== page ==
I started a new job two months ago.
I am now the campus missioner for Episcopal and Lutheran Students at Macon Colleges. It is an awkwardly long title, but it basically means I eat dinner with college students once a week and talk about life and faith.
It seems simple enough but I had a holy fear about starting this job. It has been a while since I worked a paid, continuous ministry job. Sure I have been doing a good bit of fill-in preaching, but that is not the same as being the person who is in charge of a ministry.
And this is a new type of ministry to me. I have never been a campus minister before. I don’t know a ton about my new colleges. I’ve only been Episcopal for ten years so I don’t know all the polity and procedures. And I know way less about the Lutheran church.
And I really wanted to get it right. For one that is just how I operate, but also this ministry means a lot to me. College students NEED people to walk with them. They NEED me not to screw up.
So, yeah I felt scared and a little overwhelmed going into my first days. I was worried I would fail.
But then I stopped worrying.
Because I realized I was not in this alone.
From day one people rallied around me to help me find my way. My bosses helped me. My predecessor helped me. My priest and other priests in the area helped me. My fellow college ministers on campus helped me. The students helped me.
Everywhere I turned someone was there helping find my way and keeping me from falling.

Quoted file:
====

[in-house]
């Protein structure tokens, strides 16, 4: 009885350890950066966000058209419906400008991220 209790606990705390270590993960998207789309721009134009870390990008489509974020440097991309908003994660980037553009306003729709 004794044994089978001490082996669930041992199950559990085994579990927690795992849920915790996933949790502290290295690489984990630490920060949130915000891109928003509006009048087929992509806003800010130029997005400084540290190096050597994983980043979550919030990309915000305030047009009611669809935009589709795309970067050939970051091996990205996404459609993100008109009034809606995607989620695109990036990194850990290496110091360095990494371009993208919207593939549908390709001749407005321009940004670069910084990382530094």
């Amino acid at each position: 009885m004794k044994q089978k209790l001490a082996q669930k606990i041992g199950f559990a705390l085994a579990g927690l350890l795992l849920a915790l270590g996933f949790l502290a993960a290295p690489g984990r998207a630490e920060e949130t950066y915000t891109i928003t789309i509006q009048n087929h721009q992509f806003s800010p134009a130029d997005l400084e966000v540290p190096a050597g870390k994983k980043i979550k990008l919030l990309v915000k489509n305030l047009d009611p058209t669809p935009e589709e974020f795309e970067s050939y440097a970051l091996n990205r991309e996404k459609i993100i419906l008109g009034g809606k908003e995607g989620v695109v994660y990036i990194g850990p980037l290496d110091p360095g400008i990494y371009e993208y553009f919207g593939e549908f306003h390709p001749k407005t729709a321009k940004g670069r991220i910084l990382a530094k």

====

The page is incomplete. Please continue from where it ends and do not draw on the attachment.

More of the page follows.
It was an amazing feeling. Especially since no one had to help. Either out of the goodness of their hearts or a spirit of “we are all in this together,” they stepped up and carried me through my first weeks on the job.
It has not always been like this. I have worked in organizations where colleagues were jealous and territorial and more than happy to watch you fall on your face.
But that is not how it should be, is it?
A couple of Sundays after I started my new job I had the opportunity to preach at my home church. One of the perks of preaching is getting to stand around the altar and watch the priests lead the communion liturgy. When this happens, the change in perspective from pew to altar always helps me notice different things.
This particular Sunday I kept noticing how our associate priest would point at the line of the liturgy the priest who was leading communion should be reading from. For twenty minutes he made sure his finger marked the spot where our priest was at. On the face of it, this is not a big deal. X marks the spot. But if you have ever been leading Holy Communion and your eyes skipped a line or you looked up to break the bread and then looked down and wondered, “where the heck am I?” you know this is actually a huge gift.
Seeing our associate priest support our head priest in this way really touched me. The friendship and collegiality that was underneath this gesture brought tears to my eyes. I kept imagining Aaron and Hur holding up Moses’ arms when he got tired during the battle with the Amalekites.
Because even Moses couldn’t do it all by himself. Even Moses needed help and support.
These past two months I have learned the grace of receiving help and support from my friends and colleagues. I have learned how to be humble enough to ask for help and to receive it graciously when someone offers help even when I don’t ask.
Because we were never designed to do it all on our own. We are all in this together. Holding and being held and together keeping each other from falling.
Who in your life holds up your arms when you are tired?
How can you ask for and learn to receive help when you need it?